Jacquie could have been a very interesting character because she’s everything Lucy isn’t: tough, career-oriented, sexual, and willing to go after what she wants. Of course, she wants Drew and she can’t have Drew because let’s face it, we are talking about women’s fiction here. You think the man will choose a woman with a booming career over a woman who cooks, cleans the house, and slaves after the kids? Unfortunately, Jacquie is stuck in a plot full of heavy-handed anvil messages involving her getting all kinds of advice by old but safe Spin. I like Spin, another interesting character who was the first female lawyer in that area back in 1924. Unfortunately, both women are trapped in thankless roles as the teacher and the student in this story. The message is sensible: respect yourself, find a man who respects you as much as love you, et cetera. Unfortunately, this sees Jacquie making decisions like not having sex while Spin mentions that she has never had sex or relationships with other men since the death of her husband decades ago. Now, it makes sense to abstain from sex while trying to figure yourself out, but a part of me wonders why Drew can have sex all he wants while trying to figure himself out but apparently Jacquie can’t. Is it because of her gender? While I can see what Ms Holm is trying to preach via the Jacquie-Spin subplot, there is a double standard in this subplot that I am not particularly comfortable with. I also really wish Spin isn’t so much of an obvious plot device and a placeholder for the author’s being on the soapbox when it comes to relationships between men and women because Spin, as an interesting character, deserves to be more than an obvious plot cipher.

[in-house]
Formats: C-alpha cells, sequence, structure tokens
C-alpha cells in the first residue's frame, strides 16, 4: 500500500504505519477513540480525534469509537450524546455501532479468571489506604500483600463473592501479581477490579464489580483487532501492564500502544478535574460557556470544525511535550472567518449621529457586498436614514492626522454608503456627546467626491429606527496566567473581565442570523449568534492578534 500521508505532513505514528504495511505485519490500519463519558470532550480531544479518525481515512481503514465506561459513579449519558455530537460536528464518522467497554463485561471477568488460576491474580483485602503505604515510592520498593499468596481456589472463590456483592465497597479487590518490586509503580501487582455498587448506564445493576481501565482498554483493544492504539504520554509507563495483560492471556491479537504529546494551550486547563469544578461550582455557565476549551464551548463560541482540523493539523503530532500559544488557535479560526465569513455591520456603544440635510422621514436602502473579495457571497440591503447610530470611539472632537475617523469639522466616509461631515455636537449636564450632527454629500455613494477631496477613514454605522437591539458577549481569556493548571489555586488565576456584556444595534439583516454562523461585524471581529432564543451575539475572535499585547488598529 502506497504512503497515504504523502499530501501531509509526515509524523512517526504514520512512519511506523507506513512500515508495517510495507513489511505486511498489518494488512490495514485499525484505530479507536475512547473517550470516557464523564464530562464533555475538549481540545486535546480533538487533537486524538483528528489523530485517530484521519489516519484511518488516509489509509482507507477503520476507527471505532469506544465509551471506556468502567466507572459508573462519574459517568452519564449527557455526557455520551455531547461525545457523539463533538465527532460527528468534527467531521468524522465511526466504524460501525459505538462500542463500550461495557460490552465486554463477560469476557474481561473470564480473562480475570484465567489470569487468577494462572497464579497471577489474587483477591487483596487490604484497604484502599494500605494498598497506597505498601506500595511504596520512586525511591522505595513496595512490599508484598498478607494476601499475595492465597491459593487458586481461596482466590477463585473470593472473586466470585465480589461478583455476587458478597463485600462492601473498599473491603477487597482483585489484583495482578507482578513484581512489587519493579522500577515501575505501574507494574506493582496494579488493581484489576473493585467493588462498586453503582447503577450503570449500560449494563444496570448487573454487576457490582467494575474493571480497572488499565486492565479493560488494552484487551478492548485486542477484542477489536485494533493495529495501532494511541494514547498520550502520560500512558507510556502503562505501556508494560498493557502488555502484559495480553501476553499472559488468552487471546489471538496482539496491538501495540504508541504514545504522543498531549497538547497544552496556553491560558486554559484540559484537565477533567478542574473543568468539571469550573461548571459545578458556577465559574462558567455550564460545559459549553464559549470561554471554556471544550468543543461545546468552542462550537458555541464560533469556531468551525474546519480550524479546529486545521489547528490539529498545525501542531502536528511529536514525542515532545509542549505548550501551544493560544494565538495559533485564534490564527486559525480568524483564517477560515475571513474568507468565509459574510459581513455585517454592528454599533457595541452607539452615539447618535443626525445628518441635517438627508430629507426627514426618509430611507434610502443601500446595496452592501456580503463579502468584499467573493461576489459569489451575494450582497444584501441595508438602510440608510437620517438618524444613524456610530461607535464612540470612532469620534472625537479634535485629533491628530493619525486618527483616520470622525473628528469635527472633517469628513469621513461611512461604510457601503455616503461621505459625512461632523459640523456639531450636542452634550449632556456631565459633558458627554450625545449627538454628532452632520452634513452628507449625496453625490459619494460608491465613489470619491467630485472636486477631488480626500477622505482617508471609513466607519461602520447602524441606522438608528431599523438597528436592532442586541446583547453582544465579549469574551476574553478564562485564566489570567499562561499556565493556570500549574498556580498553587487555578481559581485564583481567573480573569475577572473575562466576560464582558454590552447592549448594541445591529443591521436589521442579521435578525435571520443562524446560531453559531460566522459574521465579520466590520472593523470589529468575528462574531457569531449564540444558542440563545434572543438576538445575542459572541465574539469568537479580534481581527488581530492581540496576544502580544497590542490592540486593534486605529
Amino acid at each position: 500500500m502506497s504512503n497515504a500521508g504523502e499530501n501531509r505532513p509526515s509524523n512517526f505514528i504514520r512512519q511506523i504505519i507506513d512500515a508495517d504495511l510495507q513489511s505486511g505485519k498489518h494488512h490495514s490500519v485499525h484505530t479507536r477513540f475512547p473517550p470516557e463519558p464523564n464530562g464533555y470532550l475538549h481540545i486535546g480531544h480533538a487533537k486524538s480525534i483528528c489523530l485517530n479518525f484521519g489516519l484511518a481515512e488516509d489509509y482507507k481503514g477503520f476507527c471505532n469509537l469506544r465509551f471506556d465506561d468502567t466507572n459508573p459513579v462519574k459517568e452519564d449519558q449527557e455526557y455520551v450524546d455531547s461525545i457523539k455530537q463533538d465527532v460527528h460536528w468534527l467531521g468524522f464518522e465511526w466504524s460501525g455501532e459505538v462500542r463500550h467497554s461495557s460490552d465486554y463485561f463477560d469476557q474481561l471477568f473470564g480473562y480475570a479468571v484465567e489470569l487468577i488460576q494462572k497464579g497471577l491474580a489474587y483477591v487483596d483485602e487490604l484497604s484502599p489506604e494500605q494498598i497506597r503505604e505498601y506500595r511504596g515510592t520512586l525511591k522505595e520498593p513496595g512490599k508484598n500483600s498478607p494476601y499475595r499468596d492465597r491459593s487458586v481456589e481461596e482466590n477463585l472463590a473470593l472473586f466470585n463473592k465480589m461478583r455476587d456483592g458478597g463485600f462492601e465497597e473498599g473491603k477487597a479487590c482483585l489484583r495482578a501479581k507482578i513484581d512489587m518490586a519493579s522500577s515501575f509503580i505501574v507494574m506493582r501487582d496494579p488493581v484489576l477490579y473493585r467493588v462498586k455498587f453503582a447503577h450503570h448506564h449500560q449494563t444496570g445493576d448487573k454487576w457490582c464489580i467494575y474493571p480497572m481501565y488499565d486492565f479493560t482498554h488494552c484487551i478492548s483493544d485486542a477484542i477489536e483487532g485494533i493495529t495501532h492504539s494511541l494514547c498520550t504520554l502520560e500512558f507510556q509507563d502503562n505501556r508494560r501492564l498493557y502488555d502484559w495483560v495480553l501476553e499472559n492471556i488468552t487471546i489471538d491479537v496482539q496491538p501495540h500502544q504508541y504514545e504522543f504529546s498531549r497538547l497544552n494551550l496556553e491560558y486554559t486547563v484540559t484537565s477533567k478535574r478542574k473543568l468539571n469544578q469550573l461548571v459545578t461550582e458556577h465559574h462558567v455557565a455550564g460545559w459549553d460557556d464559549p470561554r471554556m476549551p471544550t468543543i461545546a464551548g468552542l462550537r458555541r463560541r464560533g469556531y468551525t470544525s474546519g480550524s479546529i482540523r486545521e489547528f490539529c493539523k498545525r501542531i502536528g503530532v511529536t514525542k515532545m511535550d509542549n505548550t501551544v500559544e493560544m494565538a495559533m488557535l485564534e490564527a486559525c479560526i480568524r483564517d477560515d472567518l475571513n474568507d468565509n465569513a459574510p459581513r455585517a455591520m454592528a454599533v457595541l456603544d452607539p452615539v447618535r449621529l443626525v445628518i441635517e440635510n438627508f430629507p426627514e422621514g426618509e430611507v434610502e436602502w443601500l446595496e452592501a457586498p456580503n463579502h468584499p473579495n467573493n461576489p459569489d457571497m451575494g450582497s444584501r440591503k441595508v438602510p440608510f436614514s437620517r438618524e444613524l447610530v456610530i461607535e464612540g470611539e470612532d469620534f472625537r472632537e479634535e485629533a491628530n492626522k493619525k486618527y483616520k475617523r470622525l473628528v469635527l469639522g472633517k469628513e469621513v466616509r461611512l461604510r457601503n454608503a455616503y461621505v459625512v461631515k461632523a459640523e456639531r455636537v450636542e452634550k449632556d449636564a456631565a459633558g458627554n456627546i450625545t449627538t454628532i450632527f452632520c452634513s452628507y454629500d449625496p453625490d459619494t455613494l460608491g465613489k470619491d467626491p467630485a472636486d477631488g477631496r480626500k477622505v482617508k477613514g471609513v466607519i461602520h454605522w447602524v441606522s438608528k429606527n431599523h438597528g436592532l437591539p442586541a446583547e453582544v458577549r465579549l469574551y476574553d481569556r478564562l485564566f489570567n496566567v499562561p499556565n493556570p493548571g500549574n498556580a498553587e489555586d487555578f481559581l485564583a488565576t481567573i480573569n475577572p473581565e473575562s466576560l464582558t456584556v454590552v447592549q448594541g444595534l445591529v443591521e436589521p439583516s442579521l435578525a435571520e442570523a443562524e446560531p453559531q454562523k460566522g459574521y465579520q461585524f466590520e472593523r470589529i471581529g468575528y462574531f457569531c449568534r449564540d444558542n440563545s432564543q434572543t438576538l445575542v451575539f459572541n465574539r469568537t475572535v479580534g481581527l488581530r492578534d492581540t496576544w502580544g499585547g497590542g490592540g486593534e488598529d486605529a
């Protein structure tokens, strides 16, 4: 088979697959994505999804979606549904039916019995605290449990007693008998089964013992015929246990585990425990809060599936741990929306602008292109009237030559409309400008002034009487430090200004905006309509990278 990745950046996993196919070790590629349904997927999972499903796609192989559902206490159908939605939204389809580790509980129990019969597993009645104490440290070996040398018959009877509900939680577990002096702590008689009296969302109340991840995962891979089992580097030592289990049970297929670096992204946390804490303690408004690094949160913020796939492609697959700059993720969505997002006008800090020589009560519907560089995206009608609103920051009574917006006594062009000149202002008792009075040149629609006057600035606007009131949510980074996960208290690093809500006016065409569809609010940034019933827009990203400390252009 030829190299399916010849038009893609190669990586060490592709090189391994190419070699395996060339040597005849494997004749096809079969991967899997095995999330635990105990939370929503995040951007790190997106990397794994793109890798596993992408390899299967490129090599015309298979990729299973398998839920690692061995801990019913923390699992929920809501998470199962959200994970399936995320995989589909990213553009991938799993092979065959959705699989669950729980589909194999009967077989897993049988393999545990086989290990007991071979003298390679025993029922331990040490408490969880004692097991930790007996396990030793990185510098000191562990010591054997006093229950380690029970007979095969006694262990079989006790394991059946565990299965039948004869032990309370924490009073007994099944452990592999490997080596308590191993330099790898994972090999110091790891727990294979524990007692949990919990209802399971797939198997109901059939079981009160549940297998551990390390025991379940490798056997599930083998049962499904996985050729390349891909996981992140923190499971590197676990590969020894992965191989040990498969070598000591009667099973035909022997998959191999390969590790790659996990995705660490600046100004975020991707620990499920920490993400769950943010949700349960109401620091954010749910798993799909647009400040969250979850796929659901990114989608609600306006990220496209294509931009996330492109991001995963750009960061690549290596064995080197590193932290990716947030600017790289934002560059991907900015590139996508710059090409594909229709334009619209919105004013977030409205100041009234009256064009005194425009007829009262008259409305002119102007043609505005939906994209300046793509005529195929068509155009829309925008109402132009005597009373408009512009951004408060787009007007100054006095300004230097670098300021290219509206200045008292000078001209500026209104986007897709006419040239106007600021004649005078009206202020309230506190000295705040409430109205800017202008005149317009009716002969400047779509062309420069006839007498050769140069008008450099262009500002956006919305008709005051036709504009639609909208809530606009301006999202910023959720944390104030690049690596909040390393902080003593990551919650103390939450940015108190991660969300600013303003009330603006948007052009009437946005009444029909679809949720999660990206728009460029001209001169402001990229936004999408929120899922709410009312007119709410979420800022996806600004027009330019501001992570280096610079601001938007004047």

The weakest links of this story are the teenagers though, which is odd because Ms Holm has created realistic teenage characters in the past. For example, we have sixteen-year old Jason who can smoke pot but tells himself that he can’t imagine what having sex with a girl would be like or why he should even try. Unless he’s a sexually confused fellow who needs to clean out his closet one of these days, Jason at sixteen being so curiously uninterested with sex with a girl is a prime “Are you kidding me?” example of an unrealistic teenage character.